And this very recent article from Education Week starts out.....
If "scientifically based evidence" was the rallying cry for education research over the past eight years, the watchwords for the field in the post-Bush era seem headed toward "development" and innovation."
A growing number of foundations, entrepreneurs, national education groups, and public officials have called in recent months for a stepped-up emphasis on generating findings, programs, and products that practitioners find useful and that will help revolutionize the way America does school.
When it is all said and done, I like what Dr. Johnson wrote to me a while back about Innovation Zones:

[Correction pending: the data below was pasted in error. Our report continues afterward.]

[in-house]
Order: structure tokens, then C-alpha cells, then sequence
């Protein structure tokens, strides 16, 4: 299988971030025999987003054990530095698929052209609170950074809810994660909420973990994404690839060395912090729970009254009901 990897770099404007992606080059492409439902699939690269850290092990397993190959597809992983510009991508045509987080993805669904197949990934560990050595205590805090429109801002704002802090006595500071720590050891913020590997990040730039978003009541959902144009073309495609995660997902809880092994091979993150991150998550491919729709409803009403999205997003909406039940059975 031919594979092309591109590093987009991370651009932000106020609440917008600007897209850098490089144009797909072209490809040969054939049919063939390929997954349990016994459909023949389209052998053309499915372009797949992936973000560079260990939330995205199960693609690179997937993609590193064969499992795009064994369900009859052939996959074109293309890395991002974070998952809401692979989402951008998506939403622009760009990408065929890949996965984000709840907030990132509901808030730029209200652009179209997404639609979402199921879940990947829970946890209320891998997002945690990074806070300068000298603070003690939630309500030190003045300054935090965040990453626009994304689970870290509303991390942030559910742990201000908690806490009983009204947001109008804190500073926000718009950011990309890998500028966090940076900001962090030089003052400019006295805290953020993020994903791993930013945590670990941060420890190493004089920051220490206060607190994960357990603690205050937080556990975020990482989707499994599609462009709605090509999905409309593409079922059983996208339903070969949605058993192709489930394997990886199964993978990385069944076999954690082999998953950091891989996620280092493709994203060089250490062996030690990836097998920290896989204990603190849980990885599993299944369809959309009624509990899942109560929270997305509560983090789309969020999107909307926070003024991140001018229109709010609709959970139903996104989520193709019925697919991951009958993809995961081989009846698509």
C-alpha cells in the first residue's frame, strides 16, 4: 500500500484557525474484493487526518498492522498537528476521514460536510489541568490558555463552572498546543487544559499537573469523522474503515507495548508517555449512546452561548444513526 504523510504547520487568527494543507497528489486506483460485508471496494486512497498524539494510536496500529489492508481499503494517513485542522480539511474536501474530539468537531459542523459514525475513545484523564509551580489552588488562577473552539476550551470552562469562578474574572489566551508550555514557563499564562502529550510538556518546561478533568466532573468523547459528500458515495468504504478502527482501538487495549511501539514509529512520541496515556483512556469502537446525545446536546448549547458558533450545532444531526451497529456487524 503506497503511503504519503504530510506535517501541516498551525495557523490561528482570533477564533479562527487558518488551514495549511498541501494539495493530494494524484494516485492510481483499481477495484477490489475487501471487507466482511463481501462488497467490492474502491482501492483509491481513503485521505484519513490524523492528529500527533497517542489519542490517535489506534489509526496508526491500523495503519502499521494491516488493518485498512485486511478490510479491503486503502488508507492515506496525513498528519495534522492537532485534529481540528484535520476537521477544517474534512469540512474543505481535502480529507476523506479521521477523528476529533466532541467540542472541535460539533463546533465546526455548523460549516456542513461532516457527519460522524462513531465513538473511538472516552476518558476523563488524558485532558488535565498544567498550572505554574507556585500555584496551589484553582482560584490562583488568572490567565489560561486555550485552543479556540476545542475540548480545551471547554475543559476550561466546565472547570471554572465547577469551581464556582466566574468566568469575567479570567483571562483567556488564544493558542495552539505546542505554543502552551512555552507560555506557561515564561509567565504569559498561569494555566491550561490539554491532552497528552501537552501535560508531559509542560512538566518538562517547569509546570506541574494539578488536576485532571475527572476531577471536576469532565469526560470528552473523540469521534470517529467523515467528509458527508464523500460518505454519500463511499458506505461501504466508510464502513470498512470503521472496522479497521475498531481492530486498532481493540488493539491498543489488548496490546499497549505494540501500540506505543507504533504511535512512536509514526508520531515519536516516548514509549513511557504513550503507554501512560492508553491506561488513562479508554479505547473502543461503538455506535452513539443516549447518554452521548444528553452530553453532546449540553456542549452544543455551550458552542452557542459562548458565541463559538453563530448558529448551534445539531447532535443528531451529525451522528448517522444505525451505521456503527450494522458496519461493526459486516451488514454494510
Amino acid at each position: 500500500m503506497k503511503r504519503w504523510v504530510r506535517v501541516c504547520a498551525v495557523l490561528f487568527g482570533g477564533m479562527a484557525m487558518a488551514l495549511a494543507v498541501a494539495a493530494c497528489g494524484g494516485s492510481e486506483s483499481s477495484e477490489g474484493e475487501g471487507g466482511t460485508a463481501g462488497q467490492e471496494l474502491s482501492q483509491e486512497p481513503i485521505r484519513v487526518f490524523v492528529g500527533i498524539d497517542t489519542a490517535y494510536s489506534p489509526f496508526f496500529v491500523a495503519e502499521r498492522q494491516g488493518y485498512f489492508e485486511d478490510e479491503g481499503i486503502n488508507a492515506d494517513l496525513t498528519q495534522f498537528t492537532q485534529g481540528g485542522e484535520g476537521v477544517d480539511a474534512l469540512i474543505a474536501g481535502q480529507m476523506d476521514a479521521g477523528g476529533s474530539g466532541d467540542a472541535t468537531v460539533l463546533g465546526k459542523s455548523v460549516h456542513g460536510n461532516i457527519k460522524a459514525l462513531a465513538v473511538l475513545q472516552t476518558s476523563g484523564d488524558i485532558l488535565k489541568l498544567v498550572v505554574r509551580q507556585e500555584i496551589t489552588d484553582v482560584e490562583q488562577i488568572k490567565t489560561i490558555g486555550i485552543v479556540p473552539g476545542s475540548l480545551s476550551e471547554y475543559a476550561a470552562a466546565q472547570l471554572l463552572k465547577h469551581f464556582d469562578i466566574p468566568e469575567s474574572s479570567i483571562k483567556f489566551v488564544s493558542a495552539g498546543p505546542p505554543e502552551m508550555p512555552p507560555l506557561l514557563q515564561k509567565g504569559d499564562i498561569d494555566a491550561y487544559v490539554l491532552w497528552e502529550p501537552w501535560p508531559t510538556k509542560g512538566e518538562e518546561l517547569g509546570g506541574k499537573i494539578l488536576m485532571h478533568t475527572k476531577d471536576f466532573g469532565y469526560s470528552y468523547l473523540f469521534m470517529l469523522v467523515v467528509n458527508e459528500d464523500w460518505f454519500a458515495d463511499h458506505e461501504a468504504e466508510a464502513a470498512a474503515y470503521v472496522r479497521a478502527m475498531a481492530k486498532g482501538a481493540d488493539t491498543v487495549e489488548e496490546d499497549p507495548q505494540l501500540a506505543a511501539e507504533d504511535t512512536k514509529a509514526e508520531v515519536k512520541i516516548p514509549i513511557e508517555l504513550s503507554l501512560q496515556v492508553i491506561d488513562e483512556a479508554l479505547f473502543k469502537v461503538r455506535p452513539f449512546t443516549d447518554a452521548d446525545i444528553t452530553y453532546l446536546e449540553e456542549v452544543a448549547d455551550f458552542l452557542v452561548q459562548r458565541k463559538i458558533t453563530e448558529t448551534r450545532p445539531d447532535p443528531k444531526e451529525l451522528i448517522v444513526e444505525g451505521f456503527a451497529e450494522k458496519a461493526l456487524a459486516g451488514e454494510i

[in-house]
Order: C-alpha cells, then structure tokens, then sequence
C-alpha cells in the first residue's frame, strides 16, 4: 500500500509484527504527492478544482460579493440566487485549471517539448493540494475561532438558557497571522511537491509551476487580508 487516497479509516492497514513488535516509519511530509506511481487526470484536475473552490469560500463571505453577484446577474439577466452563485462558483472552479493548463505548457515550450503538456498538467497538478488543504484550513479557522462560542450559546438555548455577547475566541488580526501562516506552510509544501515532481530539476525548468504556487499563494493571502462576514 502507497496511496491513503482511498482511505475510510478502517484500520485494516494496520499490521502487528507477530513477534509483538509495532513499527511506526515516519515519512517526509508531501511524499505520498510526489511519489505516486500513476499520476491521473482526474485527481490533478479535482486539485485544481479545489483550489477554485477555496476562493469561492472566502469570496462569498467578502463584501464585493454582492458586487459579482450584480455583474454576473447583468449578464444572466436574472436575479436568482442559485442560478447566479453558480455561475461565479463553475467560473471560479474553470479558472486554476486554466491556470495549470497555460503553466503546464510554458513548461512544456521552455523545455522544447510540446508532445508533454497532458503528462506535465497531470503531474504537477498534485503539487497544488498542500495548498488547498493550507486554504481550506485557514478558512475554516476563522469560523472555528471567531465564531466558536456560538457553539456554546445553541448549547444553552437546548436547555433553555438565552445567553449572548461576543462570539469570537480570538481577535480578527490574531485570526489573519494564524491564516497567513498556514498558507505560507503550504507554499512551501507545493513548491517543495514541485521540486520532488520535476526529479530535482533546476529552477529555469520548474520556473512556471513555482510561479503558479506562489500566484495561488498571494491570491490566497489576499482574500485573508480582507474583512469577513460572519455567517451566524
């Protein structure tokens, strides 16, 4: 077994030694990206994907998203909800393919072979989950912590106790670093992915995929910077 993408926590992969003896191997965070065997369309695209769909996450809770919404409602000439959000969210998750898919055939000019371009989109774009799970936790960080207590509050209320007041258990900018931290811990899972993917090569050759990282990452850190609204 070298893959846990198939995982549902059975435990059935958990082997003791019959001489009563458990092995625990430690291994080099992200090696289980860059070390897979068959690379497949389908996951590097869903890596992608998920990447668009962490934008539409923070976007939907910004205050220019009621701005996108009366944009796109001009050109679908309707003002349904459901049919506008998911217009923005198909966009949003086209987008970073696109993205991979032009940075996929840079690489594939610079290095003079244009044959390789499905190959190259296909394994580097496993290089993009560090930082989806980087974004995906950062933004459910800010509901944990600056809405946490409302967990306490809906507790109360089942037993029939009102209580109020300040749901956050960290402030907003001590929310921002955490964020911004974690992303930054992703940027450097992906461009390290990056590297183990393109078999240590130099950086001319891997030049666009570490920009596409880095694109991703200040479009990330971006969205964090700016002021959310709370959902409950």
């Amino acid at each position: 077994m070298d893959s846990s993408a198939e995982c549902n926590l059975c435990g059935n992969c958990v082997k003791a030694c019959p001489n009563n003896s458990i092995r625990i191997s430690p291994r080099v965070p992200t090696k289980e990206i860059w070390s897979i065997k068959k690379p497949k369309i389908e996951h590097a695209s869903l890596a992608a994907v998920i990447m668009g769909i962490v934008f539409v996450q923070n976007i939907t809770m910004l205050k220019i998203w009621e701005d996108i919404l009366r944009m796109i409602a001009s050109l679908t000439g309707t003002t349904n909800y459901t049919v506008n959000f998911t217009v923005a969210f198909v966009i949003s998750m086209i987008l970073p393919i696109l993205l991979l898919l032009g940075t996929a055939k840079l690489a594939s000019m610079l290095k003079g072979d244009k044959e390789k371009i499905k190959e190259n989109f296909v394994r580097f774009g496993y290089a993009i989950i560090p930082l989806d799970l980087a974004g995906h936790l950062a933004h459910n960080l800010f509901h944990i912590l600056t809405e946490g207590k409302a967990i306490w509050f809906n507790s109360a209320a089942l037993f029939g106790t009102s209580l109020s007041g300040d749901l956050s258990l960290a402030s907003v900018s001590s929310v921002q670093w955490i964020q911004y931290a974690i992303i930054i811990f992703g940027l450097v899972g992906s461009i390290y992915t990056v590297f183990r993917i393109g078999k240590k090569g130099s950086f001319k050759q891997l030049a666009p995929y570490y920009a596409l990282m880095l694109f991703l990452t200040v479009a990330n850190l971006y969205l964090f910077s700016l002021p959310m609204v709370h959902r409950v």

"(H)ave the governor weigh in publicly that he is going to insist on a level of autonomy for schools trying out innovative approaches that separates them from the conventional controls by the state or the district boards. I can imagine Gov. Machin saying something like this: Let them be judged by their results. We won’t tell them how to get those results, what materials to use, what learning strategies are best, how to spend their budgets --- we’ll just pay attention to achievement – and to the satisfaction that parents show. After all, no one’s going to be assigned to any of these schools – not teachers, not students. No one will be there who doesn’t want to be there. And that’s what this legislation should be about – rather than ordering anyone to do anything, this is about permission. Permission to do things differently. To have some schools that are truly different from the others. Nothing short of that will make any difference for West Virginia.”